We are currently experiencing a series of heatwaves in the northern hemisphere that are setting new records for high temperatures. This is producing the usual rounds of exclamations about global warming, climate change, and all of the debates that go along with this subject. (Al Gore is expected to weigh in on the news as soon as he completes his current private jet flight to lecture people in Europe.) Responses on social media this week have run the gamut from “the sky is falling” to, “yes, it sometimes gets hot during the summer.”

While many will continue to shout about fossil fuels and pipelines, however, there is one very serious problem that definitively impacts global temperatures that is not receiving nearly as much attention. And it’s an issue where progress could be made far more quickly and cheaply than any sort of reimagining of our energy grid. I’m speaking, of course, about the massive deforestation that continues to take place around the globe. Tree cover cools the ground (and the air) that remains in the shade. As a bonus, trees create more oxygen and extract carbon dioxide from the environment. But our largest forests continue to be razed for burned, often illegally. That’s what is still happening in Brazil this year and while the Brazilian government is well aware of it, they are doing almost nothing about it. (Associated Press)

Environmental criminals in the Brazilian Amazon destroyed public forests equal the size of El Salvador over the past six years, yet the Federal Police — the Brazilian version of the FBI — carried out only seven operations aimed at this massive loss, according to a new study.

The destruction took place in state and federal forests that are “unallocated,” meaning they do not have a designated use the way national parks and Indigenous territories do. According to official data, the Brazilian Amazon has about 580,000 square kilometers (224,000 square miles) of forests in this category, or an area almost the size of Ukraine.

As Brazil has repeatedly legalized such invasions, these public forests have become the main target for criminals who illegally seize land.

This is atrocious. Multiple studies agree that nearly 20% of the Amazon rainforest has been destroyed in the past four decades, and little of it has been replanted. Much of the burning and cutting has been officially approved by the governments of countries like Brazil. Even more is done illegally by thieves seeking to sell the timber or take over the land. But like most South American governments, Brazil is infamous for official corruption. If there is someone making money off of a given activity and part of that money is finding its way into the pockets of politicians, most will turn a blind eye.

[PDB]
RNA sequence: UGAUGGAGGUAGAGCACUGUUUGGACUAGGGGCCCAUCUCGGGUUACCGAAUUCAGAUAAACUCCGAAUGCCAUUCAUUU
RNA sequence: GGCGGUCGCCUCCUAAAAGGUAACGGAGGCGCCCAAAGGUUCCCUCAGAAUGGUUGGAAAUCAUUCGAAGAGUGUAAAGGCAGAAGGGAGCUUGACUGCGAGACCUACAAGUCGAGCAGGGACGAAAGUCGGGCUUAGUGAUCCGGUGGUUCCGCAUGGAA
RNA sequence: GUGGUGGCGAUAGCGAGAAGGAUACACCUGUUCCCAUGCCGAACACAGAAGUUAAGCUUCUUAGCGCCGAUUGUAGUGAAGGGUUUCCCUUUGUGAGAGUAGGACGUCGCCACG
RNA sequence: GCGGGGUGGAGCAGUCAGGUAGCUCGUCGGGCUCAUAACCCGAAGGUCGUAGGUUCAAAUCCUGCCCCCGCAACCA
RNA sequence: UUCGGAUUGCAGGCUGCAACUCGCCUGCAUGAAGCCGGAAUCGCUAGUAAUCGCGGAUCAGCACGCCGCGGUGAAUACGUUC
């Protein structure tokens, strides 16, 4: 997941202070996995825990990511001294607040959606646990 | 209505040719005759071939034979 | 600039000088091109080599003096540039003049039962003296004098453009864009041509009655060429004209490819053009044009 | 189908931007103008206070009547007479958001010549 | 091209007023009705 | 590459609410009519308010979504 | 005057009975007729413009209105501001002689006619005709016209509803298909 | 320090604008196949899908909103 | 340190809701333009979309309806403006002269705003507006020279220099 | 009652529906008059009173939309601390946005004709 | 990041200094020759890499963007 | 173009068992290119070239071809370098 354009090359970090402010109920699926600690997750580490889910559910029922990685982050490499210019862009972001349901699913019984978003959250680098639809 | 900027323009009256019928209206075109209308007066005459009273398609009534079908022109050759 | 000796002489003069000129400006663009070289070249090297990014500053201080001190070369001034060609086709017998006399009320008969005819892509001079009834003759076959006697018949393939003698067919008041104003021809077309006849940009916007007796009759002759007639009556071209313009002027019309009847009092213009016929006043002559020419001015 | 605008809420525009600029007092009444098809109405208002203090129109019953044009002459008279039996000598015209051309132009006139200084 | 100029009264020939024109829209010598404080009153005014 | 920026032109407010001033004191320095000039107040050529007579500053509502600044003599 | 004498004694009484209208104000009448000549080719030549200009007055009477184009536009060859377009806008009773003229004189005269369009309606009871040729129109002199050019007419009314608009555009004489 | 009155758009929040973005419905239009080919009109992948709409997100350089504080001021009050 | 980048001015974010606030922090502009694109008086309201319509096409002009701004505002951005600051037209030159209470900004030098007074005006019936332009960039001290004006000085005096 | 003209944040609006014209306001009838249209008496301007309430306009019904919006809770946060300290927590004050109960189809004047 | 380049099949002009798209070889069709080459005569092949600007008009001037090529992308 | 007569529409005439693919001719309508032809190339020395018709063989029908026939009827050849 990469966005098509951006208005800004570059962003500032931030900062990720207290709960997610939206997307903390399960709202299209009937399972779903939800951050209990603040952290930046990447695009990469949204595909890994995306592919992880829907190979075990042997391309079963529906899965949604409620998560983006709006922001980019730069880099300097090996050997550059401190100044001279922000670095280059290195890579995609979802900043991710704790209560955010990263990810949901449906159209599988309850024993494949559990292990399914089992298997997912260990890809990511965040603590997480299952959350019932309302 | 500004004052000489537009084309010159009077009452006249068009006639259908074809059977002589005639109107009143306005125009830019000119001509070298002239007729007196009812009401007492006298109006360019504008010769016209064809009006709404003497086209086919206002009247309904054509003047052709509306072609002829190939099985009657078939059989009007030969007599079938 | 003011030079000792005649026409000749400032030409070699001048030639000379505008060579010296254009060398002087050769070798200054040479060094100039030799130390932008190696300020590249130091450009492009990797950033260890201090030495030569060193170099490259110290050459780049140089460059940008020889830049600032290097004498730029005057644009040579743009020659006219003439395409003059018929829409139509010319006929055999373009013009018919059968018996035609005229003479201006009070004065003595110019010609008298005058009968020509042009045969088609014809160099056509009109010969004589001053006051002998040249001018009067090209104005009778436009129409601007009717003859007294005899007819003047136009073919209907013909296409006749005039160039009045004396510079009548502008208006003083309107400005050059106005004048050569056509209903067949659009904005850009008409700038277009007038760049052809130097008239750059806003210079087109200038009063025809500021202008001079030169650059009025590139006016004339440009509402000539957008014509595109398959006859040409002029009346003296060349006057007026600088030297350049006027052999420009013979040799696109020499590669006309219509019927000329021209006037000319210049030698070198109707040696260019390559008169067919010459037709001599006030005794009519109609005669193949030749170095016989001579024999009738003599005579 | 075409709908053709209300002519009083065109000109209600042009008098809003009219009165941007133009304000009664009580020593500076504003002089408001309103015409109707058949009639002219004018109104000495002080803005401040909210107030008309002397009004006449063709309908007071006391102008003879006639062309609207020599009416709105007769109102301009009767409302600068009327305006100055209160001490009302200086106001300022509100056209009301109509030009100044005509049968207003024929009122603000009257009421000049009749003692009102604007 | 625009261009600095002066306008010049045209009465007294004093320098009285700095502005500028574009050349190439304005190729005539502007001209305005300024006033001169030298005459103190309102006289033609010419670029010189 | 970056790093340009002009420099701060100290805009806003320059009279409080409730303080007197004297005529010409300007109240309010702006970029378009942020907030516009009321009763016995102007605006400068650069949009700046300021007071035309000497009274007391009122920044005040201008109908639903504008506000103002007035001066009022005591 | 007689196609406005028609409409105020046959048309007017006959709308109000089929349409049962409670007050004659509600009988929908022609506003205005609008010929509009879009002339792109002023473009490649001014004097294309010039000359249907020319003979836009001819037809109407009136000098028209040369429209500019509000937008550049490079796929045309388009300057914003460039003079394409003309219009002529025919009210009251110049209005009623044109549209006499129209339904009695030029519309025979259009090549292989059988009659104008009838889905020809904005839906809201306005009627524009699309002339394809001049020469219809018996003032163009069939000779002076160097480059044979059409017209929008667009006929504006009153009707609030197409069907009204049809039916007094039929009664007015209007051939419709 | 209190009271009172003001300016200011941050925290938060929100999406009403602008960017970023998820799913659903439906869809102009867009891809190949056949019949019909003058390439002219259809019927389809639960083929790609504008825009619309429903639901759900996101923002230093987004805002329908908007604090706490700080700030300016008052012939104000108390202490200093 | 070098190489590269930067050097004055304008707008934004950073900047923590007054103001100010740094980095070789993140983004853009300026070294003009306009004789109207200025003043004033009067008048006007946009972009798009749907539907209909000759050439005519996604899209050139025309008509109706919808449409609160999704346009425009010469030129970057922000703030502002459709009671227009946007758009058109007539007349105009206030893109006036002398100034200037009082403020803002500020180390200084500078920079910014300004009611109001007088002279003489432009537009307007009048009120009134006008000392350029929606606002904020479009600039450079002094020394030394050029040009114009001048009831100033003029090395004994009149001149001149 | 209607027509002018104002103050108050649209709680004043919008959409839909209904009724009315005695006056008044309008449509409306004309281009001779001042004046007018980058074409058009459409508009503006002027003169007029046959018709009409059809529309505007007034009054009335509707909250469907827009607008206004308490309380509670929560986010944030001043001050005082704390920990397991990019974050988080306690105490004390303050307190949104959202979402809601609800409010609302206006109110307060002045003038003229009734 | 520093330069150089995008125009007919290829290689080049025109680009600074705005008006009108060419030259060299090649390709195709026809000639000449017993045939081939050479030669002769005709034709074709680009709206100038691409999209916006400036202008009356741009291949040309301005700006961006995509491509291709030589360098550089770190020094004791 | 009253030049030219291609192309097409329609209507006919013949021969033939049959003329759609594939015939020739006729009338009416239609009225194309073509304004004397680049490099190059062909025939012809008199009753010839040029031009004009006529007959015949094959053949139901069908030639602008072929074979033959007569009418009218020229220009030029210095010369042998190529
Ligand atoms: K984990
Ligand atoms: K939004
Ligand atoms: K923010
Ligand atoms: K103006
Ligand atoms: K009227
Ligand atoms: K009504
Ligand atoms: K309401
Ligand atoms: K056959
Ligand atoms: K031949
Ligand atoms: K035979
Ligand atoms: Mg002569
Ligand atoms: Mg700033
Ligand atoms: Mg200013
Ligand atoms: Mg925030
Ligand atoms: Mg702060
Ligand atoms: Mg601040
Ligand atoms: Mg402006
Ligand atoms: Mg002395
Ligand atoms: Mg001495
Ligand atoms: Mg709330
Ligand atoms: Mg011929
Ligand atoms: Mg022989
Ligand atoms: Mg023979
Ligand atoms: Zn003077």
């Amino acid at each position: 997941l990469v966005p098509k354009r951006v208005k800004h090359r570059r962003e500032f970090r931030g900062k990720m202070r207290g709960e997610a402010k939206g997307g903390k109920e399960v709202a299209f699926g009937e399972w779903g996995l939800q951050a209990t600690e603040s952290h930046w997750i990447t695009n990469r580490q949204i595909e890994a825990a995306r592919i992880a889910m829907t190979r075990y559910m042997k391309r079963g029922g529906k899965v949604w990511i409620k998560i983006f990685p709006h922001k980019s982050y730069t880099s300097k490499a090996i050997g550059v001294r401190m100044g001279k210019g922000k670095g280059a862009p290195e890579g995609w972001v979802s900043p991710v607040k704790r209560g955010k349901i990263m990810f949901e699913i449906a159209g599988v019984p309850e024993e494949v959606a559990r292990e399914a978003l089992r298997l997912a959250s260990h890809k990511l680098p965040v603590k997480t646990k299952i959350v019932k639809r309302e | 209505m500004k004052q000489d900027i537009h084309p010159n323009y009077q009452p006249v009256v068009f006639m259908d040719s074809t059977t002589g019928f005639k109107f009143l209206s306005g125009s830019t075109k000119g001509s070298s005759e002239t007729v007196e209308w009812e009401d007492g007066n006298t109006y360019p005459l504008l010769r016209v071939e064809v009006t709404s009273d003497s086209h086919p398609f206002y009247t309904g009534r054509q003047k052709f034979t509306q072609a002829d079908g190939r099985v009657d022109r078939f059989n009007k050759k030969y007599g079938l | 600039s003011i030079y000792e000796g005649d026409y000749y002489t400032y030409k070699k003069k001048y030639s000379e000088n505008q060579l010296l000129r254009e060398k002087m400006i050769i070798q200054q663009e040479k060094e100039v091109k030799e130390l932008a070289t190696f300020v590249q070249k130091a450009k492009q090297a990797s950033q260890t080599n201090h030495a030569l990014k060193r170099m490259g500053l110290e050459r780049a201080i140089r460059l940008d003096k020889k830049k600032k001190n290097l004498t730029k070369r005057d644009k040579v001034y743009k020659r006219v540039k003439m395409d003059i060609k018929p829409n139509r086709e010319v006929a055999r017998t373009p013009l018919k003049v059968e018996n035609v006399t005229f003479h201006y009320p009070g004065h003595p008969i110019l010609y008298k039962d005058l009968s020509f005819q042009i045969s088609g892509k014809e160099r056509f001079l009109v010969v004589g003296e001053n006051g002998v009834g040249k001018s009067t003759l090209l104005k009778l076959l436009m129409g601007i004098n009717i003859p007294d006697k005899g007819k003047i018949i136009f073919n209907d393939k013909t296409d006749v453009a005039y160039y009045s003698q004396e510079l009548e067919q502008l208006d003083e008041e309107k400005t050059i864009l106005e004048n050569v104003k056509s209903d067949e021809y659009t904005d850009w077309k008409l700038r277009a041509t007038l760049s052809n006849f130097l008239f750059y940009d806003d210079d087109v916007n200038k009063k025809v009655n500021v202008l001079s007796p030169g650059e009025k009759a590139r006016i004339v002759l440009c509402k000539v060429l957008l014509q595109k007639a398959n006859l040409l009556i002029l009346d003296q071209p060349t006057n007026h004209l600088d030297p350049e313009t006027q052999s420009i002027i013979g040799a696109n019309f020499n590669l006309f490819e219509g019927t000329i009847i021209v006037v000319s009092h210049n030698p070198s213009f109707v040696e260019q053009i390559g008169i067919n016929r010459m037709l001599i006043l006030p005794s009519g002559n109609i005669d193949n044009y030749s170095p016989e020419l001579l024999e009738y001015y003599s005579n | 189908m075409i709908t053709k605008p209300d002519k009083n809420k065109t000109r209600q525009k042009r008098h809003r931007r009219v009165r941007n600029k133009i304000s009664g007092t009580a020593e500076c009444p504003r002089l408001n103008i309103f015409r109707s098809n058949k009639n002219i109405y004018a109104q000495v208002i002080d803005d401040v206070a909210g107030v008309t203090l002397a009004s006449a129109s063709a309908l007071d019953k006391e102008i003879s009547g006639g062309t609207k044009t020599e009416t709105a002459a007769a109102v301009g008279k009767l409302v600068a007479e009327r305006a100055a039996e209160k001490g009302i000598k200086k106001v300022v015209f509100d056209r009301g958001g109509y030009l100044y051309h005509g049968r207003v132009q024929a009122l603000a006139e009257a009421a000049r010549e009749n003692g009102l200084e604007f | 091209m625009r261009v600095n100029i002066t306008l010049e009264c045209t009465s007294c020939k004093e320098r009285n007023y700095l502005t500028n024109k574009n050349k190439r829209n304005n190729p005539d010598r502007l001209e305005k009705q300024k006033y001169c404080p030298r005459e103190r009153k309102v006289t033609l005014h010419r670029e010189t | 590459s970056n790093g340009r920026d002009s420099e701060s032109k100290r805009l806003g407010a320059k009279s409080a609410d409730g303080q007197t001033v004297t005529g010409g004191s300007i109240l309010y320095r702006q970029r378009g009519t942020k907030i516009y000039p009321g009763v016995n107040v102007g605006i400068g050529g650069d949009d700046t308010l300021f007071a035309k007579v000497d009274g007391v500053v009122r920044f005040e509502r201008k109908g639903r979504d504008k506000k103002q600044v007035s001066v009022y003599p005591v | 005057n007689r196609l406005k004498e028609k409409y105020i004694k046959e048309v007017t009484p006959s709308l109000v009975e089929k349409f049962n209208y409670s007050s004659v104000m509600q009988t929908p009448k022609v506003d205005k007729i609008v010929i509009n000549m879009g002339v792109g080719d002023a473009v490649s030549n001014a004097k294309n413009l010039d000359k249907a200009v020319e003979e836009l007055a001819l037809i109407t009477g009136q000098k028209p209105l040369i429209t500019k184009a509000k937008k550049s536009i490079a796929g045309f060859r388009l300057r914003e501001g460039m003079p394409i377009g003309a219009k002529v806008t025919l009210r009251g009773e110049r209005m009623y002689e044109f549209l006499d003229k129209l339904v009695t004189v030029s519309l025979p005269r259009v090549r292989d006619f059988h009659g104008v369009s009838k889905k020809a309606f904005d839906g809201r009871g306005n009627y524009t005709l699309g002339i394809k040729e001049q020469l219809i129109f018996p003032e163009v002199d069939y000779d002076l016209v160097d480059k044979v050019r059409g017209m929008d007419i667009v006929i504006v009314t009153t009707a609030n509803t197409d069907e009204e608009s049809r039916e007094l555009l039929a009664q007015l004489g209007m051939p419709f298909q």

The destruction isn’t limited to the Amazon. Wildfires are still raging in the United States and they are springing up increasingly in Europe as well. Forested lands are literally going up in smoke and those lost trees are rarely replanted in any significant numbers.

It doesn’t have to be this way, however. Unlike efforts to make the world run on wind energy or treat carbon emissions as a taxable sin, renewing the world’s forests is an activity that is well within our grasp. We know how to plant trees. It’s not a mystery. And it doesn’t cost very much when done on a large scale. You could probably plant several hundred million trees in the United States (or Brazil or anywhere else) in a single year for less than a billion dollars. That’s less money than we seem to be shipping out to Ukraine on a monthly basis. And the impact would be felt within the first couple of years, not decades down the road.

I’m normally not one for imposing federal mandates or new fiscal policies to address problems, but in this case, I would make an exception. It would take little effort to ensure that every tree being cut down in the United States is replaced by two new trees being planted. If we have to subsidize such a program to avoid driving up prices, so be it. As I said, it wouldn’t cost all that much. As far as other countries go, particularly Brazil and the other nations containing the Amazon rainforest, we have some muscles we could flex in that arena. We should tie foreign aid money to monitored compliance with laws against illegal deforestation and subsidized reforestation of areas that have already been cleared.

In a matter of a few years, I assure you that the temperatures would begin to come down and the world would simply be a more pleasant place. This is within the realm of possibility today, not in 2050 or 2100. There is already an organization up and running that is trying to plant a trillion trees. Nature knows how to heal itself, but with this many people on the planet, it needs some help. And who is opposed to trees? Almost nobody. This would be a political winner that everyone should be able to get behind. And yet we’re still sitting on our hands and arguing over windmills.

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